Animal Depopulation Resiliency Check-in Tool
Recorded On: 07/13/2023
Summary: Animal depopulation is associated with distressing psychological impacts on people. These impacts affect many stakeholders including veterinarians, producers, public health officials, and others who make decisions about and carry out depopulation. The Animal Depopulation Resiliency Check-in Tool (ADRCT) is a five-question public health protocol for stakeholders who are preparing for, participating in, and recovering from animal depopulation.
ADRCT questions have been developed in veterinary clinical environments over the last 20 years. Over the last 3 years, through USDA APHIS National Animal Disease Preparedness and Response Program funding awarded to the American Association of Swine Veterinarians, the tool has been reviewed by experts in human traumatology and data collected from depopulation stakeholders. This webinar will review the tool including how to use it and preliminary feedback about the tool gathered thus far.
Intended Audience: Veterinarians, physicians, nurses, Extension staff, agricultural safety, and health professionals, farm managers, farm workers, and anyone else who may be involved with a depopulation event in their community.
Objectives: At the end of this webinar, participants will be able to…
- Understand the prevalence of trauma-related symptoms after potentially traumatic events
- Describe the human stressors of animal depopulation
- Know the five questions in the Animal Depopulation Resiliency Check-in Tool
- Be able to apply the Animal Depopulation Resiliency Check-in Tool safely
- Understand the resiliency flexibility sequence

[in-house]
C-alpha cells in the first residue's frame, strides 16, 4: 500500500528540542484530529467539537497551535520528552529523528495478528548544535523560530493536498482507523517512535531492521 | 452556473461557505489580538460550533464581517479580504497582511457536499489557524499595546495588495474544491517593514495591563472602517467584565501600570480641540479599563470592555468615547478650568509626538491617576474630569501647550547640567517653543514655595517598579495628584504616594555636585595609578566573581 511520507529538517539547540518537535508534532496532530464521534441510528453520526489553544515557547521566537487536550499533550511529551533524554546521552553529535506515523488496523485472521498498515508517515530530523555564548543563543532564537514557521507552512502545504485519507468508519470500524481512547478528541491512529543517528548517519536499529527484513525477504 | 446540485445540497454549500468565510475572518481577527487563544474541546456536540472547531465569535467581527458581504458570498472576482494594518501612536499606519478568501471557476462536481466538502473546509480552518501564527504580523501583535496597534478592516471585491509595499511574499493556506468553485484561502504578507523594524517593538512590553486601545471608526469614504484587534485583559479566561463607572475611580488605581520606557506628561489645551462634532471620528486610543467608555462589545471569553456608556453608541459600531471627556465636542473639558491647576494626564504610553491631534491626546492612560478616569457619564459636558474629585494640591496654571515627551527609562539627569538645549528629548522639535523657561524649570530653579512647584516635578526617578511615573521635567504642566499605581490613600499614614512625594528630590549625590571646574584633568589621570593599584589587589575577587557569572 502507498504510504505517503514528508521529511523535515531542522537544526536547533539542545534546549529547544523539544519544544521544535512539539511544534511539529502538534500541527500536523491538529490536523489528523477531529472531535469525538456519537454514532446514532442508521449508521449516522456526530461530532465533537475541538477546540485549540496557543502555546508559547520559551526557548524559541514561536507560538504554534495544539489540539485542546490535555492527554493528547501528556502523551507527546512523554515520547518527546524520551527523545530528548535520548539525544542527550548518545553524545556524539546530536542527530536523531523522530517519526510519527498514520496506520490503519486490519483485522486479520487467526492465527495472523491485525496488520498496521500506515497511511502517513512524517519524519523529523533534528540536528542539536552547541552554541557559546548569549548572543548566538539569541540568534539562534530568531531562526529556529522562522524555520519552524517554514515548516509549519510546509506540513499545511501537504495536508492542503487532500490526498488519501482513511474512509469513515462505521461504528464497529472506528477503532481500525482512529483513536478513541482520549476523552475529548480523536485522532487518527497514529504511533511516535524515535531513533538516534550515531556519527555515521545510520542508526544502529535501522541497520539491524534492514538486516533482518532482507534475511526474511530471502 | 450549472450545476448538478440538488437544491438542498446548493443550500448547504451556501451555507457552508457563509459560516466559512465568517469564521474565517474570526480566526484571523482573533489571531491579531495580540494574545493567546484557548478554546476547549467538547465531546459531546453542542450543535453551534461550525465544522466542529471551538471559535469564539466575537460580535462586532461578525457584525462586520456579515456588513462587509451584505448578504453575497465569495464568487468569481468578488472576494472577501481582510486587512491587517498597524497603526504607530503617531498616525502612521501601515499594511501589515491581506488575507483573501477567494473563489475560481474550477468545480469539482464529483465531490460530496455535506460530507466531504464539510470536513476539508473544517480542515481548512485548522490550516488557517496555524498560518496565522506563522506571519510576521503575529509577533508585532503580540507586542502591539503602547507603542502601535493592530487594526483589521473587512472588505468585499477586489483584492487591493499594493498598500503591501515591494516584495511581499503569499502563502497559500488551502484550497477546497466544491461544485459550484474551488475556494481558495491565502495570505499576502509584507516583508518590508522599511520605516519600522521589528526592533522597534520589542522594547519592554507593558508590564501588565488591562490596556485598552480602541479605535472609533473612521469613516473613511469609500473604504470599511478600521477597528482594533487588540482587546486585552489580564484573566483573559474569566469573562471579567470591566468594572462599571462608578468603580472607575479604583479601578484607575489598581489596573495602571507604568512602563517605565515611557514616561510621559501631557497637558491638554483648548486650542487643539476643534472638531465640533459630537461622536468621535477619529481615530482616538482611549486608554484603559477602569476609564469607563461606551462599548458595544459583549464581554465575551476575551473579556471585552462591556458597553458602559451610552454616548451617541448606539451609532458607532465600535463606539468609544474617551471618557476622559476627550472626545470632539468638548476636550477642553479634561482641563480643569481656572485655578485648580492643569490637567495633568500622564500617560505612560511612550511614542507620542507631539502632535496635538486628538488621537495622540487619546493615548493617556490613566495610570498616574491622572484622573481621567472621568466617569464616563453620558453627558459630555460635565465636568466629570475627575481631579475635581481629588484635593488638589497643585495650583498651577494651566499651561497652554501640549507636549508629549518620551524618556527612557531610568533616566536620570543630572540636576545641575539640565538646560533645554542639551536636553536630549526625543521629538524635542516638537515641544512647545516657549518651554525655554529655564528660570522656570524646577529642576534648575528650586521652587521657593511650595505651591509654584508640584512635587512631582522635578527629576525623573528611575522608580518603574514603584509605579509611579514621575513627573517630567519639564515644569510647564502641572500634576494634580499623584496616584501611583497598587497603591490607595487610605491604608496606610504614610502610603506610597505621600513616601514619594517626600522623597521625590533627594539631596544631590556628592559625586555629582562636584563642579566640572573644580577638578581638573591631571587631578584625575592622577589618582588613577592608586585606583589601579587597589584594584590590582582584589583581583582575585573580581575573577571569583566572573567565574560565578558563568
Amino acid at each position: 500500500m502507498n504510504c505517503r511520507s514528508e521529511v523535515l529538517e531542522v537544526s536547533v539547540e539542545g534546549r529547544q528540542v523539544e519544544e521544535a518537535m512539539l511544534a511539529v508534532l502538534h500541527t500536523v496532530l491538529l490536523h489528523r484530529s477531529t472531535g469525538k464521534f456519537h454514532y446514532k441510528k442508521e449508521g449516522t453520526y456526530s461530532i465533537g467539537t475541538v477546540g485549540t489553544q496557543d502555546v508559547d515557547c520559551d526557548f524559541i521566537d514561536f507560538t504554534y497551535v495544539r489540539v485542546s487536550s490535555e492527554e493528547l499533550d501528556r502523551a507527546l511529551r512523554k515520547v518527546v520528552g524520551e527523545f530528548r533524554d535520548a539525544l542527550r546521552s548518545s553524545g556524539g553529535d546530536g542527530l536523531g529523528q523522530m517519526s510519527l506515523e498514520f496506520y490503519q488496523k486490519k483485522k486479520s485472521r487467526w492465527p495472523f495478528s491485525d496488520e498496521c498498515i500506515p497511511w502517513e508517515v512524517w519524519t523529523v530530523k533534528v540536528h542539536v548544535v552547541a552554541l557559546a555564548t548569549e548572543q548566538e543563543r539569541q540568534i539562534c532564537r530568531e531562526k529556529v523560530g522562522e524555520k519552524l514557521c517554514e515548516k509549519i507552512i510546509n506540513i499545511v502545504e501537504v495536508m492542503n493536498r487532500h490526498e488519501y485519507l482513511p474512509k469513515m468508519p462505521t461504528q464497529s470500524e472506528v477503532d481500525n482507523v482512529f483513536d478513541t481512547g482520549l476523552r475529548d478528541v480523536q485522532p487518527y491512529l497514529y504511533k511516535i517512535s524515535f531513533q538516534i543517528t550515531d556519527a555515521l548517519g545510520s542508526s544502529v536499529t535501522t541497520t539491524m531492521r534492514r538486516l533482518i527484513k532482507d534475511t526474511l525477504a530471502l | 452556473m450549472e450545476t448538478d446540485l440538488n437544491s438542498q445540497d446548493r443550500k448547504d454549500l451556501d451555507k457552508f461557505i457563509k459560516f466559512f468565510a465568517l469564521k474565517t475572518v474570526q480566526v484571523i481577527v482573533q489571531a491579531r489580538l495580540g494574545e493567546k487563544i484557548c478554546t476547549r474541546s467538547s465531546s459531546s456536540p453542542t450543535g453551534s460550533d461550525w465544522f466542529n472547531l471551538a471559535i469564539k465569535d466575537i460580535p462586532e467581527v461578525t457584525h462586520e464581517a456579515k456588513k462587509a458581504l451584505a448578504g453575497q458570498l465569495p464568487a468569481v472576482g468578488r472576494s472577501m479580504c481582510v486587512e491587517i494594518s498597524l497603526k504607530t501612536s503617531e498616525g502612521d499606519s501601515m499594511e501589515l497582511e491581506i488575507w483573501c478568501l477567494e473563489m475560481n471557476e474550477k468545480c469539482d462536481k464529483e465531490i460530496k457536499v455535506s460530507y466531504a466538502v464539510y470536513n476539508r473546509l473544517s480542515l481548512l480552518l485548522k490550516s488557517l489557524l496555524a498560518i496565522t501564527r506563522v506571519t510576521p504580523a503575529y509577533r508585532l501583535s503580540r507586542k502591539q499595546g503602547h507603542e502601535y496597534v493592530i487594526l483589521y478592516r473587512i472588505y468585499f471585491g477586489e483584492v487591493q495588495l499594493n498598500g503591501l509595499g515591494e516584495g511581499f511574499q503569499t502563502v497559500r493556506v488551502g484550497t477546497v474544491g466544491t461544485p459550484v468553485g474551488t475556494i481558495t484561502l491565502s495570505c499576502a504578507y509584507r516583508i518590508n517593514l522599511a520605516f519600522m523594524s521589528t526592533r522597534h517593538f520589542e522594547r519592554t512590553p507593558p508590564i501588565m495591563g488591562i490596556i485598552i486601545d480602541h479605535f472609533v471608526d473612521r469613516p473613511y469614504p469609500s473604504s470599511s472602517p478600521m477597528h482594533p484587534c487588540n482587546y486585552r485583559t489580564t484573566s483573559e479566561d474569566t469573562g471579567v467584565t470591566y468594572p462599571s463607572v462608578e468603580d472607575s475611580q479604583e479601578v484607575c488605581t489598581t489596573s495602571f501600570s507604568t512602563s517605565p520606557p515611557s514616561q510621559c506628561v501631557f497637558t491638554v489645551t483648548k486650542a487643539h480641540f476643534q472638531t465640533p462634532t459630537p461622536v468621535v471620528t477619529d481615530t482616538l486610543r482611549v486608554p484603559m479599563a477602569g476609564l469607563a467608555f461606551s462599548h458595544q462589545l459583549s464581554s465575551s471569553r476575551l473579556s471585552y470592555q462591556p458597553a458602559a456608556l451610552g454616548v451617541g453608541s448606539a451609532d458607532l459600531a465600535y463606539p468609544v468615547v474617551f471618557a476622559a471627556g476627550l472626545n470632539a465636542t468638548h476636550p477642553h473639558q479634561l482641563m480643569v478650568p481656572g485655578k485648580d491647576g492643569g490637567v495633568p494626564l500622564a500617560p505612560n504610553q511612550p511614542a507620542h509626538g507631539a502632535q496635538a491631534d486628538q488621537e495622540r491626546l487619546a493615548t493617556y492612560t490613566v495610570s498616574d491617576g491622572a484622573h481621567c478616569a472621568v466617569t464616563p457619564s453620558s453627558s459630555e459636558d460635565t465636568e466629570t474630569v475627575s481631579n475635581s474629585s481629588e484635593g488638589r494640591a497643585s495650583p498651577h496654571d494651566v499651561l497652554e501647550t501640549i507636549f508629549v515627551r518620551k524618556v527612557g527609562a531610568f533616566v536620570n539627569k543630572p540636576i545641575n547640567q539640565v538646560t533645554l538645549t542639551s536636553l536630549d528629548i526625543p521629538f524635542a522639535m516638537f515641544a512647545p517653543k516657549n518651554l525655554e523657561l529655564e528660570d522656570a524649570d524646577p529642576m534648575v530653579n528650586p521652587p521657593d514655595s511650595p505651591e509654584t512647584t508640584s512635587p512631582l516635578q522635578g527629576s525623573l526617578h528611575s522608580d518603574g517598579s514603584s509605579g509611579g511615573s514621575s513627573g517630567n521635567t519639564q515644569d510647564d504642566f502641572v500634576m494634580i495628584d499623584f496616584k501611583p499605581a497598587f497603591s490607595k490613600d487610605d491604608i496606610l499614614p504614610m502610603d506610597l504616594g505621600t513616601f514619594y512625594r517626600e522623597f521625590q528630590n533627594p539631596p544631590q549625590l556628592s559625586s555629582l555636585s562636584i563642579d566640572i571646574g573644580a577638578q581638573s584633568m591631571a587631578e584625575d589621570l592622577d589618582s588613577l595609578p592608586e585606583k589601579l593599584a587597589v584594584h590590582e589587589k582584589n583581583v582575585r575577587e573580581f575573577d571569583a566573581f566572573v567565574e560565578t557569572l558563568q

Elizabeth B. Strand, Ph.D., LCSW
Clinical Associate Professor and Founding Director
Center for Veterinary Social Work
Elizabeth B. Strand, Ph.D., LCSW is the All Creatures Great and Small Endowed Clinical Associate Professor and Founding Director of the Center for Veterinary Social Work (CVSW) at the University of Tennessee Colleges of Veterinary Medicine and Social Work. Dr. Strand is a licensed clinical social worker, Acceptance and Commitment Training (ACT) practitioner, a Mindfulness-Based Stress Reduction (MBSR) teacher, a conflict resolution and peacebuilding course instructor, and a student and practitioner of Interpersonal Neurobiology. Dr. Strand has a special interest in adaptive, transdisciplinary, and participatory (APT) research methodologies as they apply to collaborative responses to wicked problems- especially in the food system. Her convergent research efforts have focused on: a) the Veterinary Feed Directive (VFD) policy impacts on producers’ experiences and behavior with antimicrobials in dairy cattle, b) a USDA IDEAS-funded grant dedicated to building public trust in the dairy industry c) protecting the human psychological impact of mass depopulation of swine and other animals, d) co-creating a digital peer-based suicide prevention program in the veterinary community, and e) a multiyear mental health and wellbeing benchmarking research study in the veterinary field. Her three-fold professional mission is to: 1) support the humane treatment of people and animals, 2) attend to mindfulness in all settings and situations, and 3) make every step one-directed towards building individual and collective peace.